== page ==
April 2, 2024

Our “Firsts,” our “Lasts” & the Gratitude that comes from Living in the Moment.

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I was deep in the throes of new motherhood, vacillating between sleepless nights that left me in a fog and an alertness triggered by my continual wondering if I was doing everything I could to be sure my little one would thrive.

I had read countless books and articles and thanked the well-meaning passers by at Target for their unsolicited advice. I knew some of what I read or heard wouldn’t make sense to me for years to come like, “the days are long, but the years are short.” At that time, the days felt incredibly long and I had wondered if I would even make it a year to test out that theory.

Another piece of advice—“Don’t forget to record the last times because they are just as special as the first times”—intrigued me, though.

There was so much emphasis on the “first” of everything that I hadn’t ever thought about taking note of the last time something happened, and I wondered how I would know it was the last time until it was already in my rearview mirror. Many years have since passed, and I’ve thought about this advice from time to time but never acted on it. Until recently.

I was sitting on the couch with my now ex-fiancé. This was the first time we had been alone together in almost two months. The house was empty of nearly all his things, and my belongings would be carted out a few days later.

We were quietly staring at the bare walls and shelves that surrounded us in what used to be our family room, and as the hot tears streamed down my face, I did what I had done in moments like this before and instinctively reached for his hand. After a few moments of continued silence and crying, I remembered the Target lady’s advice some 14 years ago and asked him if I could take a picture of our intertwined hands in case it was the last time we would ever hold hands.

In fact, it wasn’t the last time we would hold hands, but it is the last picture I have of us together. I find this picture to be much sadder than our last picture together showing our smiling faces. Maybe it’s because his Apple Watch eerily recounts the exact date and time I took the photo. Or because my nails are broken and bruised, like my soul was, from the packing and unpacking that happened only two months earlier to move into this house that I thought we’d be in until our four children graduated high school.

Something tells me, though, that it was because the end was there, I knew it, and had no idea how or when to say a final goodbye to this person, much less let go of his hand, and I was terrified of how I’d feel when I did. Over the next few days as we saw each other to coordinate the insanity that comes with moving, he would say, “Well, at least that wasn’t the last time we held hands, even for just a few seconds.”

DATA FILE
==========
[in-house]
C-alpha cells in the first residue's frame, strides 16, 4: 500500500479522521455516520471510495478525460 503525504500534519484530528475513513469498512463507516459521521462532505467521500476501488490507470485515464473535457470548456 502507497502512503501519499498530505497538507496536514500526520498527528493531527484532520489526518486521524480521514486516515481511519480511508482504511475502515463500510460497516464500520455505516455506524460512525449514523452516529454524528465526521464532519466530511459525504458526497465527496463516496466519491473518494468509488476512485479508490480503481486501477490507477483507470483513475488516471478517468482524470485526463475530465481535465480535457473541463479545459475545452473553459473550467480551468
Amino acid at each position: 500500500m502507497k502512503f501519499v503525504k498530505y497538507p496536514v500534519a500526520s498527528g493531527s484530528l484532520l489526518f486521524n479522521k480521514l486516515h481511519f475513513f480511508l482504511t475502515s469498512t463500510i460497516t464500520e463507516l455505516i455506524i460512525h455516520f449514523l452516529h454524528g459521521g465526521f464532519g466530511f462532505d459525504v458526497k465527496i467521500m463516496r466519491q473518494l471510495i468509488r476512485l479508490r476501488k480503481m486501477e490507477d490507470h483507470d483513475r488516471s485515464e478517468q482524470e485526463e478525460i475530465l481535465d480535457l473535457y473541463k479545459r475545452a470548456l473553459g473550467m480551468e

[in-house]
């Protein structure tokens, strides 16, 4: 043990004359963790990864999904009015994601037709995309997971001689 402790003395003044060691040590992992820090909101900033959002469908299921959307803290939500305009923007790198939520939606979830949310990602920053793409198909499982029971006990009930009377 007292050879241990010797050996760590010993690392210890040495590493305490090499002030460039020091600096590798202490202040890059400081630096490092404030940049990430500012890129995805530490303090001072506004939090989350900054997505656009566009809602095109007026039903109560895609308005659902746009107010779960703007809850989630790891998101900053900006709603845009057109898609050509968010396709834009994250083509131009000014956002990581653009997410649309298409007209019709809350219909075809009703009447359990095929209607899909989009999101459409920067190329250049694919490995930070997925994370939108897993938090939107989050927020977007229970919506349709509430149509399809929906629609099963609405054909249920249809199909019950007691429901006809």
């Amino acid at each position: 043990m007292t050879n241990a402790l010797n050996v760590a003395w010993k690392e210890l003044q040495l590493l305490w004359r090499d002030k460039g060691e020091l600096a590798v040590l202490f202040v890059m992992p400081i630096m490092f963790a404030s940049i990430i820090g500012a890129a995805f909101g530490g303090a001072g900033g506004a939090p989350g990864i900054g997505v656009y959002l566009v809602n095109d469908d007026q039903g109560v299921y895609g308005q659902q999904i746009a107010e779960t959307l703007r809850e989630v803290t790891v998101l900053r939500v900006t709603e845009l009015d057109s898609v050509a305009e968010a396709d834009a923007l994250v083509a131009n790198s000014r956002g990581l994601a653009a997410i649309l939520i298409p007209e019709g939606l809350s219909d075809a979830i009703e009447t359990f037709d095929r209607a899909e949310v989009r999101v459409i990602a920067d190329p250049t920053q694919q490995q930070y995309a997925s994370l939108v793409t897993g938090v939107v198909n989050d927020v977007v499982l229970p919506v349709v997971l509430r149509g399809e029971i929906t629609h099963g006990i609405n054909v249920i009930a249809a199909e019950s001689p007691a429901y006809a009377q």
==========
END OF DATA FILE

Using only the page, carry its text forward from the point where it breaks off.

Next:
I would force a small smile and agree, but knew that day was fast approaching. Some time between then and now was the last time we held hands and despite my wanting to remember all the “lasts” with this person, it had come and gone—and I had missed it.

When I think about the feelings and heaviness that come with the word “last” versus “first,” I’m grateful that something happens to my memory, which is otherwise terrifyingly sharp, and I simply cannot recall the lasts without studying a calendar. I’d like to think it’s because I’m in the moment.

The last time I used a baby stroller or breastfed. The last time I hugged or kissed someone goodbye. The last time I heard someone’s voice. We often don’t get to know when those lasts are happening. Of course, there are those times when we know it’s our last, like the last time I stood in my backyard before moving and cried to my lady spiders and hummingbirds to find me again because I had no way to take them with me. Those last memories, when we know it’s a “last,” are too much for me and so I’d rather they live in my mind than on the page of a journal or calendar, or in a picture, like this one.

I can only look at this picture from time-to-time because it was not the last time we held hands or sat next to each other. There is still a tiny bit of hope alive in that picture, and if there’s hope then it’s not the last of anything.

I survived that first year of motherhood and 14 more to boot, and I can very much attest that the days are short and the years go by so quickly…more than we’d like. As for recording the “lasts,” I’ll agree that they’re as important as our “firsts,” but don’t agree that they deserve as much fanfare. Not because they’re not special, but because they can be too painful.

So, I’ll let my brain continue to decide when and if I need to recall the memories of a moment when I was living so presently that I forgot to document it.


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